E61 Group Espresso Machine: Is its reputation justified? - Page 3

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E61 Group Espresso Machine: Is its reputation justified?

Yes
117
69%
No
13
8%
No opinion
40
24%
 
Total votes: 170

User avatar
another_jim
Team HB

#21: Post by another_jim » Nov 10, 2005, 5:34 pm

Is the E61 the very best head out there -- no. Is the E61 an excellent brewhead by today's standards across the board -- yes. Is it widely and cheaply available -- yes. Is it easy for an amateur to get good shots with it -- yes. Are the two or three better brewgroups widely and cheaply available -- no. Are they easy to use -- no.

The e61 died out as a commercial brewgroup, except for some Spanish machines, by the mid-70s. It made a comeback in high end homemachines with the Giotto and Isomac A1 (the predecessor of the Zaffiro/Amica); and has been reintroduced into commercial machines since then. This is possibly due to the high scores it kept getting versus other catering/home HX machines in tests, or because the average skill level of baristas was (and probably still is) in decline.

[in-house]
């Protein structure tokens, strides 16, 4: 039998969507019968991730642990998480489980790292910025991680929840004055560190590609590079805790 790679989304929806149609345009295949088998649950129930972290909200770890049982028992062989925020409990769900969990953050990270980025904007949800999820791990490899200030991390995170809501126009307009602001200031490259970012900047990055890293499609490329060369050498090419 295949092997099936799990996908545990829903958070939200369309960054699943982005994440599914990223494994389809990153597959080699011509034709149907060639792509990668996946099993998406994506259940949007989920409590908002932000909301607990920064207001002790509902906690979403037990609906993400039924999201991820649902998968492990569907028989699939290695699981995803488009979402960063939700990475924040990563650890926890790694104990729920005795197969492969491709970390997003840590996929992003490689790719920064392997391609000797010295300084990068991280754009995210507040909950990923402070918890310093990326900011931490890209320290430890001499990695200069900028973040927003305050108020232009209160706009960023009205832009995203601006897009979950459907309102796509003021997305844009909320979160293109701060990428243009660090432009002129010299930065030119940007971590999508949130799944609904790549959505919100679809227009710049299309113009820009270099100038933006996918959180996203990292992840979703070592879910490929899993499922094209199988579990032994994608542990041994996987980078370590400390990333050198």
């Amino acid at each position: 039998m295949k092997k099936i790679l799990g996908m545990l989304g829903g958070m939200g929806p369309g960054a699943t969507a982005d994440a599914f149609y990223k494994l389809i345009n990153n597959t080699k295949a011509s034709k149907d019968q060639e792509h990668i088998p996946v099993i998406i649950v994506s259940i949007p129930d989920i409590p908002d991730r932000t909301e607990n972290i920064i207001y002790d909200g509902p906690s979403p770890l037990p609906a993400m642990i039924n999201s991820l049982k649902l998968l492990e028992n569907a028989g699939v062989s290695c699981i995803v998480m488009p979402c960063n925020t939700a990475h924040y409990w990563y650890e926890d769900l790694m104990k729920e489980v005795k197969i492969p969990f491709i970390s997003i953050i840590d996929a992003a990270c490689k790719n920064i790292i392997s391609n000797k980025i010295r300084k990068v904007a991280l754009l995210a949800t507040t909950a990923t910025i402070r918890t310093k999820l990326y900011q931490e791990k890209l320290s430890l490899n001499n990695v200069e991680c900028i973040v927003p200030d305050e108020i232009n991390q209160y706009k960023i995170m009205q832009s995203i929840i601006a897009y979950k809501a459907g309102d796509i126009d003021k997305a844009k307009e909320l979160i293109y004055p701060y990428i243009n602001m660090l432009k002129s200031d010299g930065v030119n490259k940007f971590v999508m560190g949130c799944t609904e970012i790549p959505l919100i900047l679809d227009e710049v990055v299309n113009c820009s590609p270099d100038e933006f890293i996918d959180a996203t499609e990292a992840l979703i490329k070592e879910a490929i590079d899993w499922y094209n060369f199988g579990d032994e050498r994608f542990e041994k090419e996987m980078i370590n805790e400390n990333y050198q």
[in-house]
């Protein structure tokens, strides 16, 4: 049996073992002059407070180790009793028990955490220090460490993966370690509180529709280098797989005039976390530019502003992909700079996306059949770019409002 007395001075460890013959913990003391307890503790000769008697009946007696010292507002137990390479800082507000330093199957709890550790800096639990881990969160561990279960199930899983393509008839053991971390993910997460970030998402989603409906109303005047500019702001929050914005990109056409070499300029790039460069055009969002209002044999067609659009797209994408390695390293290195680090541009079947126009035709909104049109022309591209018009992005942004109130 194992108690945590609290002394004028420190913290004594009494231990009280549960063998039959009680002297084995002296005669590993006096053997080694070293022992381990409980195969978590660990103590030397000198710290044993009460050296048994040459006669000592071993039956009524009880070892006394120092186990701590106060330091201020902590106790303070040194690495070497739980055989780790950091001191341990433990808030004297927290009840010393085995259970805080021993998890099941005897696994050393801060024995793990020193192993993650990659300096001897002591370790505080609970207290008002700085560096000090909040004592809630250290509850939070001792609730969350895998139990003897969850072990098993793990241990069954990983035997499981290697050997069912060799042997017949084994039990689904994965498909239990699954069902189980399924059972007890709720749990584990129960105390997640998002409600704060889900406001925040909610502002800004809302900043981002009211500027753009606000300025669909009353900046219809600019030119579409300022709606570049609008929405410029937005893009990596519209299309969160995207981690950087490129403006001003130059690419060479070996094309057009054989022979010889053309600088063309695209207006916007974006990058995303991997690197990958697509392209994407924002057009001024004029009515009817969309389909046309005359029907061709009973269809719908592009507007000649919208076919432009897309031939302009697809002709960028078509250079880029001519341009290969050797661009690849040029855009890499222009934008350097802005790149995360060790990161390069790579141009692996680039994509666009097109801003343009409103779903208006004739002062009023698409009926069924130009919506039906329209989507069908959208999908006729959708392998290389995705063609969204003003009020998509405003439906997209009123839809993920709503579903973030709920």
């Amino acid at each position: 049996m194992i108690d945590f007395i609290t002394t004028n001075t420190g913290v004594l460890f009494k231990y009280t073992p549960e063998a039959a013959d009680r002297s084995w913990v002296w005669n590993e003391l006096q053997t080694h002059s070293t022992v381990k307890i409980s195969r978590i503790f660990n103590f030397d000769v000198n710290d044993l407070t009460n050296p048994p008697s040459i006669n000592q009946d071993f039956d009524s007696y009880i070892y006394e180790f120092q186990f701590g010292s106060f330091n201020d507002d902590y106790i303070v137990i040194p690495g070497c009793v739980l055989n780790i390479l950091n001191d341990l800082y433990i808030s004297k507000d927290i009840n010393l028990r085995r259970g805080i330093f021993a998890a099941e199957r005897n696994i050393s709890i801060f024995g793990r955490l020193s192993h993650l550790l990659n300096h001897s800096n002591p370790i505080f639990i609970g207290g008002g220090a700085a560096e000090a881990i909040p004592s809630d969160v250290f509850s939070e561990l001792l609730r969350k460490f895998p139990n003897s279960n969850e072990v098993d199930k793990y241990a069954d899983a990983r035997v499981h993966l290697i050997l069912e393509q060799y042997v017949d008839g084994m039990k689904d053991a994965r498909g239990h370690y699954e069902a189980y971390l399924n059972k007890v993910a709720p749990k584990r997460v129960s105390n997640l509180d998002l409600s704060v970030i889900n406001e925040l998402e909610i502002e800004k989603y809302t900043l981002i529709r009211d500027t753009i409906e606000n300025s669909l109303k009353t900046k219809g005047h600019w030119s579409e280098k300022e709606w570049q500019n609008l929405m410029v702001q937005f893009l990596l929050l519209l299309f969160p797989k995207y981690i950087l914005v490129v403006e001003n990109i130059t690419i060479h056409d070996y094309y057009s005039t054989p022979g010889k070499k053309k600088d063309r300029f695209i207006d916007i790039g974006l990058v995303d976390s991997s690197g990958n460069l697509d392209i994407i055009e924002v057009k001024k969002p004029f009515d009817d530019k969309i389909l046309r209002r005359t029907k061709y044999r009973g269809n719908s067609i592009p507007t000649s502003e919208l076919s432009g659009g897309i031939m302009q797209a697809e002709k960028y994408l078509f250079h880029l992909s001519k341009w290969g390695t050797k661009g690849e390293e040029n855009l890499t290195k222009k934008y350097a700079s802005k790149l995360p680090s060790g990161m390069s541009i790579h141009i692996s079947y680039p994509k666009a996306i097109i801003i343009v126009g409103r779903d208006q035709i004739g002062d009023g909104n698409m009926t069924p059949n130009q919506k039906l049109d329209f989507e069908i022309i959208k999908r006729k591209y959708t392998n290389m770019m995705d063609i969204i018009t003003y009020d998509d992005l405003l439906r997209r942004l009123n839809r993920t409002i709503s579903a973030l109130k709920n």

I'm pretty sure a WBC class barista will pull better shots with a Synesso or LM; but most of us aren't WBC class baristas, nor do we have $5000 to spend on a machine. Alties who took pains and made better shots than 95% of cafes with Silvias, Gaggias, etc, and then made the switch to one of the e61 machines were pretty unanimous that the shots were better overall, more consistent overall, and easier to pull overall. So I would say that they deserve their current reputation as the brewhead of choice in home machines at this price point.

Finally, it is a beautiful brewhead that instantly communicates that its espresso will be something special; only a large lever group or the LM paddle wheel can compete in this presentation aspect. Any foodie knows that presentation really does make the dish taste better (people just pay more attention). So Italian designers are not at all crazy when they try to make eyecatching and beautiful machines; it increases the appreciation of the shot. So why not make the head a thing of beauty too? I'm sure the new return-to-the-paddlewheel LM group will have a similarly beneficial effect for their perceived shot quality, even of the physical quality of the shots are unchanged.